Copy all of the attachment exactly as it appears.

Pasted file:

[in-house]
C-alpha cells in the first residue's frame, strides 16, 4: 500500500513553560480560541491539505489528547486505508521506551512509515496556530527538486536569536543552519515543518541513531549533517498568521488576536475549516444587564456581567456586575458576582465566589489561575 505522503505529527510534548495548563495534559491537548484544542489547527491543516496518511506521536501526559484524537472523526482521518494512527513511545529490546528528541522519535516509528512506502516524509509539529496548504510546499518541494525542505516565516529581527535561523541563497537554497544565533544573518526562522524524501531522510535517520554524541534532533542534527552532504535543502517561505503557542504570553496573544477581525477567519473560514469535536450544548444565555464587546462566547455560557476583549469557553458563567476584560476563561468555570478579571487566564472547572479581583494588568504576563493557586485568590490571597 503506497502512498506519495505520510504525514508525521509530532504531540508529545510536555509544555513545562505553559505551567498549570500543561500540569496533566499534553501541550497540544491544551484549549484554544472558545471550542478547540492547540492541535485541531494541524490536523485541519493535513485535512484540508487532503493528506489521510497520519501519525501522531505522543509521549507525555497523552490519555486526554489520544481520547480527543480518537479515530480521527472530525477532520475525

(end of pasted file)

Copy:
[in-house]
C-alpha cells in the first residue's frame, strides 16, 4: 500500500513553560480560541491539505489528547486505508521506551512509515496556530527538486536569536543552519515543518541513531549533517498568521488576536475549516444587564456581567456586575458576582465566589489561575 505522503505529527510534548495548563495534559491537548484544542489547527491543516496518511506521536501526559484524537472523526482521518494512527513511545529490546528528541522519535516509528512506502516524509509539529496548504510546499518541494525542505516565516529581527535561523541563497537554497544565533544573518526562522524524501531522510535517520554524541534532533542534527552532504535543502517561505503557542504570553496573544477581525477567519473560514469535536450544548444565555464587546462566547455560557476583549469557553458563567476584560476563561468555570478579571487566564472547572479581583494588568504576563493557586485568590490571597 503506497502512498506519495505520510504525514508525521509530532504531540508529545510536555509544555513545562505553559505551567498549570500543561500540569496533566499534553501541550497540544491544551484549549484554544472558545471550542478547540492547540492541535485541531494541524490536523485541519493535513485535512484540508487532503493528506489521510497520519501519525501522531505522543509521549507525555497523552490519555486526554489520544481520547480527543480518537479515530480521527472530525477532520475525